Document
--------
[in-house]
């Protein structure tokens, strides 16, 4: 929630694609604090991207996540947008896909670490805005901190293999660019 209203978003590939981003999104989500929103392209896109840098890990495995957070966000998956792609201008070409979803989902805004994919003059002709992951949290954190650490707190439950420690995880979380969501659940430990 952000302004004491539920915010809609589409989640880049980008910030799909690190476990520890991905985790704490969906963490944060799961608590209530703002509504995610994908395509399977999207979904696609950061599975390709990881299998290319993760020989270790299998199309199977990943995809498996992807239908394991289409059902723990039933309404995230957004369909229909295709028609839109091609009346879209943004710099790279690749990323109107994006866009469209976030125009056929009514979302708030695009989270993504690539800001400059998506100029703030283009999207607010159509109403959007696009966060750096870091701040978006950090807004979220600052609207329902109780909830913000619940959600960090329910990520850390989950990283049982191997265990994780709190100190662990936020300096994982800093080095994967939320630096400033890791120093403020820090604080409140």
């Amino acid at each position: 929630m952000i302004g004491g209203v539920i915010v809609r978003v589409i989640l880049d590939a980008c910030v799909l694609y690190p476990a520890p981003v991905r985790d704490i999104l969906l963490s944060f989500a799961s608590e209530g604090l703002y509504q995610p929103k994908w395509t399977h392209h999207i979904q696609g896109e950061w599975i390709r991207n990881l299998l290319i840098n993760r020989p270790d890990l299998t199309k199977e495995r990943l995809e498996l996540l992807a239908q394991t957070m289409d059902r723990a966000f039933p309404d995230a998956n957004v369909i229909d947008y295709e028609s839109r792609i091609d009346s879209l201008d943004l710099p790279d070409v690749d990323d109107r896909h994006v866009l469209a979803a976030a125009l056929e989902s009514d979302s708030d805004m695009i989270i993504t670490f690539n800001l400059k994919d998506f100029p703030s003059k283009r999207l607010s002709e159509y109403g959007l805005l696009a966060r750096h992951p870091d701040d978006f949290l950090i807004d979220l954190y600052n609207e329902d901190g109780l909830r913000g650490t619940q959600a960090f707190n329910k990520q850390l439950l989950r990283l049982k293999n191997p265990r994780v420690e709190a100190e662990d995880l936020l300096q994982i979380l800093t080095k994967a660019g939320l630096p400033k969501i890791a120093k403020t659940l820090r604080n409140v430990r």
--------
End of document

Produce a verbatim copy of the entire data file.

[in-house]
């Protein structure tokens, strides 16, 4: 929630694609604090991207996540947008896909670490805005901190293999660019 209203978003590939981003999104989500929103392209896109840098890990495995957070966000998956792609201008070409979803989902805004994919003059002709992951949290954190650490707190439950420690995880979380969501659940430990 952000302004004491539920915010809609589409989640880049980008910030799909690190476990520890991905985790704490969906963490944060799961608590209530703002509504995610994908395509399977999207979904696609950061599975390709990881299998290319993760020989270790299998199309199977990943995809498996992807239908394991289409059902723990039933309404995230957004369909229909295709028609839109091609009346879209943004710099790279690749990323109107994006866009469209976030125009056929009514979302708030695009989270993504690539800001400059998506100029703030283009999207607010159509109403959007696009966060750096870091701040978006950090807004979220600052609207329902109780909830913000619940959600960090329910990520850390989950990283049982191997265990994780709190100190662990936020300096994982800093080095994967939320630096400033890791120093403020820090604080409140």
């Amino acid at each position: 929630m952000i302004g004491g209203v539920i915010v809609r978003v589409i989640l880049d590939a980008c910030v799909l694609y690190p476990a520890p981003v991905r985790d704490i999104l969906l963490s944060f989500a799961s608590e209530g604090l703002y509504q995610p929103k994908w395509t399977h392209h999207i979904q696609g896109e950061w599975i390709r991207n990881l299998l290319i840098n993760r020989p270790d890990l299998t199309k199977e495995r990943l995809e498996l996540l992807a239908q394991t957070m289409d059902r723990a966000f039933p309404d995230a998956n957004v369909i229909d947008y295709e028609s839109r792609i091609d009346s879209l201008d943004l710099p790279d070409v690749d990323d109107r896909h994006v866009l469209a979803a976030a125009l056929e989902s009514d979302s708030d805004m695009i989270i993504t670490f690539n800001l400059k994919d998506f100029p703030s003059k283009r999207l607010s002709e159509y109403g959007l805005l696009a966060r750096h992951p870091d701040d978006f949290l950090i807004d979220l954190y600052n609207e329902d901190g109780l909830r913000g650490t619940q959600a960090f707190n329910k990520q850390l439950l989950r990283l049982k293999n191997p265990r994780v420690e709190a100190e662990d995880l936020l300096q994982i979380l800093t080095k994967a660019g939320l630096p400033k969501i890791a120093k403020t659940l820090r604080n409140v430990r």